In this paper we reflect on aspects of palaeoecological approaches to understanding past woodland environments. With increasing requirements for interdisciplinarity in research, and an increase in popular interest in the ‘natural environment’ such as ‘new nature writing’, we suggest that palaeoecology is potentially well situated to engage with other audiences and disciplines, and inform wider debates. However, in order to achieve this, we tentatively suggest that palaeoecology should be self-reflexive and examine how current methods, terminology and underlying theoretical perspectives inform (and inhibit) our practice. Using insights from Oliver Rackham’s influential woodland studies as focal points, we examine selected aspects of method and theory in palaeoecology and suggest an approach to developing a praxis of woodland palaeoecology. In practical terms, this (1) incorporates other information and alternative perspectives, and is willing to question its methods and ways of thinking, (2) takes account of past and present, differences in the perceptions of the environment, (3) looks to build enriched accounts without privileging one perspective/set of ‘data’ over another by ‘flattening out’ knowledge hierarchies, potentially making the discipline more flexible in its outlook and applicability. A short case study from Shrawley Woods, Worcestershire, UK, illustrates the approach and includes the first example of historical documents and oral history accounts being used in the construction of a pollen diagram.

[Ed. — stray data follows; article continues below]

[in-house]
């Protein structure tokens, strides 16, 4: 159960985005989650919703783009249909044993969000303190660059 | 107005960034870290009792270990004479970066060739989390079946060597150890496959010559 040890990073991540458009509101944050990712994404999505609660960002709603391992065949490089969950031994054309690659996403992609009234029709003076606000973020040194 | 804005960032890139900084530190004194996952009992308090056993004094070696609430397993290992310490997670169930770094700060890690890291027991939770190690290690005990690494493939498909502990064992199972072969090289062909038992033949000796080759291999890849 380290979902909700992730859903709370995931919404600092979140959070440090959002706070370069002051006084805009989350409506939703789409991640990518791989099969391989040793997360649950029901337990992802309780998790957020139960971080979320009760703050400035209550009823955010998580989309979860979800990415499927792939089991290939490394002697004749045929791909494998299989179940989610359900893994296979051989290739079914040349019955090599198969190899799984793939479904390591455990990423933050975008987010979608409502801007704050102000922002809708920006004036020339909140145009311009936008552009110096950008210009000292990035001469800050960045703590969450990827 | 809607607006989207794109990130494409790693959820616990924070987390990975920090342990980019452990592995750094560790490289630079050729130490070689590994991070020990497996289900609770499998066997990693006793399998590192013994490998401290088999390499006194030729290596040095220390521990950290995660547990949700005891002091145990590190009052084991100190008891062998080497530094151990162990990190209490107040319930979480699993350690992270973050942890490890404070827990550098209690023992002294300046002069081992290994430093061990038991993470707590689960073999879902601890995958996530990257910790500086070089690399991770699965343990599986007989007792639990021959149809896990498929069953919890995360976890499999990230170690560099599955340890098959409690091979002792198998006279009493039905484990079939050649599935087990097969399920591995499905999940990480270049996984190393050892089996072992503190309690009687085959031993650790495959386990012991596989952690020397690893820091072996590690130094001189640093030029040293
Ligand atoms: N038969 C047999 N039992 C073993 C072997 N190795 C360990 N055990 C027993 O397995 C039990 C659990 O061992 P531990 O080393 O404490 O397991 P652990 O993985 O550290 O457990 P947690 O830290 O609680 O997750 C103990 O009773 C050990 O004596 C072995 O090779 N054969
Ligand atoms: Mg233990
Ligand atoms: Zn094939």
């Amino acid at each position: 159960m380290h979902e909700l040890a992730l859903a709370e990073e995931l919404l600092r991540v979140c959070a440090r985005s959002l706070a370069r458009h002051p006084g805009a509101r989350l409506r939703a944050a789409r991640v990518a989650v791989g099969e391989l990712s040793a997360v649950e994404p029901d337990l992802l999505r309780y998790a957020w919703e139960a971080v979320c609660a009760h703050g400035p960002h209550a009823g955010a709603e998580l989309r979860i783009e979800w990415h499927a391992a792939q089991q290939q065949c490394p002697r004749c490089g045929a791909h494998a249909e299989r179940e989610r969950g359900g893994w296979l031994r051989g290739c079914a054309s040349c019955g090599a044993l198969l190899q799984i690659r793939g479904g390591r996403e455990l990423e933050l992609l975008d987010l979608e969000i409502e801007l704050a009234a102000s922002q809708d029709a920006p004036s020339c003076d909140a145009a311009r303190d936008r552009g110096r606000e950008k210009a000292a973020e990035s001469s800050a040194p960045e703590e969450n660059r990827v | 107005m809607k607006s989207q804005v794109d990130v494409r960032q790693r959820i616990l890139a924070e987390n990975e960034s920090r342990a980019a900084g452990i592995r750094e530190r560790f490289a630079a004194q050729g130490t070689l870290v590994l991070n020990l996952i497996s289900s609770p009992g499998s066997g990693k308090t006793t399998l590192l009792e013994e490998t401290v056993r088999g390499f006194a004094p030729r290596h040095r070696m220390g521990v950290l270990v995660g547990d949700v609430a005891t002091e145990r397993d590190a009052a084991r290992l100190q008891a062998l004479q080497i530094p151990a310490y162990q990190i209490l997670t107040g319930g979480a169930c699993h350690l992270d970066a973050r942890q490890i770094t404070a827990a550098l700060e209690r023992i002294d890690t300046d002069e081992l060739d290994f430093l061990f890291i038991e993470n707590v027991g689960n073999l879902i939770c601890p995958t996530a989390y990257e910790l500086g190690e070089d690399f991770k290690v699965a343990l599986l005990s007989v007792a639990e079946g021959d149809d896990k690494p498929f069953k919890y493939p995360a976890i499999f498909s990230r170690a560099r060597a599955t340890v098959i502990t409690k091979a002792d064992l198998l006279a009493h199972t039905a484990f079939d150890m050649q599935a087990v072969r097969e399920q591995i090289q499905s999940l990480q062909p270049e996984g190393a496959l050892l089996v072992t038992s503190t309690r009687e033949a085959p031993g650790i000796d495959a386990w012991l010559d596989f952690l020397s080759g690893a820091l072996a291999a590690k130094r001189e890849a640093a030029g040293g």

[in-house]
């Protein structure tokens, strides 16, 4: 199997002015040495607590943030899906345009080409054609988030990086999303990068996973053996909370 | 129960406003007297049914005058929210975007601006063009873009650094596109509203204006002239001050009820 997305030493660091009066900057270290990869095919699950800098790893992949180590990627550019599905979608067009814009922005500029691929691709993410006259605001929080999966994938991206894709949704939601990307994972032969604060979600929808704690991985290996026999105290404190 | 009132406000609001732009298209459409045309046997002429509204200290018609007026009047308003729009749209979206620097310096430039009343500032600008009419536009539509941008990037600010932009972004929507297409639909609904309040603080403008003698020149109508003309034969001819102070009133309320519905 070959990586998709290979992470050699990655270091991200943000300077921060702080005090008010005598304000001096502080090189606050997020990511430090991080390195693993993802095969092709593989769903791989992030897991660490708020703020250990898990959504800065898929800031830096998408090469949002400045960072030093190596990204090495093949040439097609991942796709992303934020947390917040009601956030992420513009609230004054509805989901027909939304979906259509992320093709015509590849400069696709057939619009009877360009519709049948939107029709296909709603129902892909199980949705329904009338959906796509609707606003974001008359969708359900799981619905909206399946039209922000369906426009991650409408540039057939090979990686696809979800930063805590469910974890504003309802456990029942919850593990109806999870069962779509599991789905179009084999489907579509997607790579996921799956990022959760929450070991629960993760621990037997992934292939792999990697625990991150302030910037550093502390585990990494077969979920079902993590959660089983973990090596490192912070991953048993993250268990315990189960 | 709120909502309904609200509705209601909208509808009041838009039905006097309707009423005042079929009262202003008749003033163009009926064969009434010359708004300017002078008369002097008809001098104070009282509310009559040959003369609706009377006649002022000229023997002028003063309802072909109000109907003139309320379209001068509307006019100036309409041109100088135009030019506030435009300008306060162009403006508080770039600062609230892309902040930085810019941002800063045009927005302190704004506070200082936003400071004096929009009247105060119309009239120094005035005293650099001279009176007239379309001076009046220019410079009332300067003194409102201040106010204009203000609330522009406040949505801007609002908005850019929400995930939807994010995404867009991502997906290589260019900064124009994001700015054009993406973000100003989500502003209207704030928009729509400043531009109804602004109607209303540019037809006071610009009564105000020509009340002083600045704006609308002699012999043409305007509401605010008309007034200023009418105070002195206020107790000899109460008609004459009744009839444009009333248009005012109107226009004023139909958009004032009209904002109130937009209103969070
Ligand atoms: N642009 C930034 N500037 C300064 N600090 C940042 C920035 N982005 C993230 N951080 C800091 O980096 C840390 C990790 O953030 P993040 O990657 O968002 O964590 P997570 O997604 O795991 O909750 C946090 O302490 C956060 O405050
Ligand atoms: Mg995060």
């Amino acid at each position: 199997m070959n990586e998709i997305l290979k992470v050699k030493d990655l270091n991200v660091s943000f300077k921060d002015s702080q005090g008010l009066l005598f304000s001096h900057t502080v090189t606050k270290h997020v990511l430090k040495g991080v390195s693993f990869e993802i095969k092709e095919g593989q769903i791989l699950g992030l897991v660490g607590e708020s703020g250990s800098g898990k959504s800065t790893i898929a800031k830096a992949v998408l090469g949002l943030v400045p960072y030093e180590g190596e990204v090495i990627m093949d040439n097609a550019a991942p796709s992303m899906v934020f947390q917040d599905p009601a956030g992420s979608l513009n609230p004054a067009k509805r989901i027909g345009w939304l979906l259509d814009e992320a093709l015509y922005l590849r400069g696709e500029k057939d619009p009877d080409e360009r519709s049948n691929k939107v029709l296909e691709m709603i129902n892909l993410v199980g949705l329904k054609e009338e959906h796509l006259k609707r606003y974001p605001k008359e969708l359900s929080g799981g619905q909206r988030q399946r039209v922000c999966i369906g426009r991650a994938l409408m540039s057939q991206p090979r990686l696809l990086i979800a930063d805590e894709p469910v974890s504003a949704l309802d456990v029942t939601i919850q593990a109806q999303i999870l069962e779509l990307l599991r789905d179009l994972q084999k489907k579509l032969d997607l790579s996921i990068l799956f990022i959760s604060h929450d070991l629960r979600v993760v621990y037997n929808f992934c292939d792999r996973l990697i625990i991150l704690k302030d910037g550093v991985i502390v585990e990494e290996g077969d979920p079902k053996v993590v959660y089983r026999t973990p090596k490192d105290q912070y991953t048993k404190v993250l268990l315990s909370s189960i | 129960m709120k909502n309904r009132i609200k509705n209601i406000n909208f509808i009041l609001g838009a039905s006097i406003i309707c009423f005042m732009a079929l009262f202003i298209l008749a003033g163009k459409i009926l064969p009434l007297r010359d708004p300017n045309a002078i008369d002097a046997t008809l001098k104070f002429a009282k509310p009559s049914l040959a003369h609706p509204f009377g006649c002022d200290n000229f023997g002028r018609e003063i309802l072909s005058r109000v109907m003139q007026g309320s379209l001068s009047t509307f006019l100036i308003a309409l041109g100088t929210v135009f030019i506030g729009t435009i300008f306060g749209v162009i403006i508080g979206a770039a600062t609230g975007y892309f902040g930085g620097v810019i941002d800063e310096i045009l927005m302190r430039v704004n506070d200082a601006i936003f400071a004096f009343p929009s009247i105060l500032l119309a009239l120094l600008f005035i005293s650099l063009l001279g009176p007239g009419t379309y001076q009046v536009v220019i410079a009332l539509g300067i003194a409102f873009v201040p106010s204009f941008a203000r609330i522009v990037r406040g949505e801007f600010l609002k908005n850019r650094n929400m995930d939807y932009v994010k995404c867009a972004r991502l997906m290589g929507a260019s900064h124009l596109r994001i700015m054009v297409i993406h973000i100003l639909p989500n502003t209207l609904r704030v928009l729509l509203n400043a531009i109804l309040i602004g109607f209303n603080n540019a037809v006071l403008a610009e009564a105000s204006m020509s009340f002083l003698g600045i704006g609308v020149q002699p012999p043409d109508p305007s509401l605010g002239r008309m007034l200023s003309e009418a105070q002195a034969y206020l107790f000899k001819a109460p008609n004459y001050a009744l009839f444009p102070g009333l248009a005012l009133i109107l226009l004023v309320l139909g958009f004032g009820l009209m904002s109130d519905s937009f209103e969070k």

Bibliographical note© 2017 The Author(s)
- Oral History
- pollen analysis